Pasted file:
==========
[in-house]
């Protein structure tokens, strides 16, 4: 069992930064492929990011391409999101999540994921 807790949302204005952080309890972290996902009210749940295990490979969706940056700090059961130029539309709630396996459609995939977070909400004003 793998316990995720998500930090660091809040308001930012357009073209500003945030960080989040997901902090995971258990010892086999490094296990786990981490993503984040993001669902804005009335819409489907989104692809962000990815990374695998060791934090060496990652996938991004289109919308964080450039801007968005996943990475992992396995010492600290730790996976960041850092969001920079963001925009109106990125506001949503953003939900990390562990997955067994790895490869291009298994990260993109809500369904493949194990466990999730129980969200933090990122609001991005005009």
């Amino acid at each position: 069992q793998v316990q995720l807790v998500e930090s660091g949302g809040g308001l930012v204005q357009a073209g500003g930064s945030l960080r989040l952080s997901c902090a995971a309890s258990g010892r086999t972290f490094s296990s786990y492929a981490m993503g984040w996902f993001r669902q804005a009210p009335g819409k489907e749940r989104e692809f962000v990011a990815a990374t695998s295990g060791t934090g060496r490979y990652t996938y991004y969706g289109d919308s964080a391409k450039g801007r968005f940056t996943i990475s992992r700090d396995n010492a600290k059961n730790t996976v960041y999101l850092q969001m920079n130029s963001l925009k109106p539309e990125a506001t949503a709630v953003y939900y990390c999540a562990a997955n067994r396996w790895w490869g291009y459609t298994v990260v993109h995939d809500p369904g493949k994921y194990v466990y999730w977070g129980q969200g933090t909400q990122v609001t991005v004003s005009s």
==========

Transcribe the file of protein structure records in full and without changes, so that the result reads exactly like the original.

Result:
[in-house]
């Protein structure tokens, strides 16, 4: 069992930064492929990011391409999101999540994921 807790949302204005952080309890972290996902009210749940295990490979969706940056700090059961130029539309709630396996459609995939977070909400004003 793998316990995720998500930090660091809040308001930012357009073209500003945030960080989040997901902090995971258990010892086999490094296990786990981490993503984040993001669902804005009335819409489907989104692809962000990815990374695998060791934090060496990652996938991004289109919308964080450039801007968005996943990475992992396995010492600290730790996976960041850092969001920079963001925009109106990125506001949503953003939900990390562990997955067994790895490869291009298994990260993109809500369904493949194990466990999730129980969200933090990122609001991005005009």
């Amino acid at each position: 069992q793998v316990q995720l807790v998500e930090s660091g949302g809040g308001l930012v204005q357009a073209g500003g930064s945030l960080r989040l952080s997901c902090a995971a309890s258990g010892r086999t972290f490094s296990s786990y492929a981490m993503g984040w996902f993001r669902q804005a009210p009335g819409k489907e749940r989104e692809f962000v990011a990815a990374t695998s295990g060791t934090g060496r490979y990652t996938y991004y969706g289109d919308s964080a391409k450039g801007r968005f940056t996943i990475s992992r700090d396995n010492a600290k059961n730790t996976v960041y999101l850092q969001m920079n130029s963001l925009k109106p539309e990125a506001t949503a709630v953003y939900y990390c999540a562990a997955n067994r396996w790895w490869g291009y459609t298994v990260v993109h995939d809500p369904g493949k994921y194990v466990y999730w977070g129980q969200g933090t909400q990122v609001t991005v004003s005009s």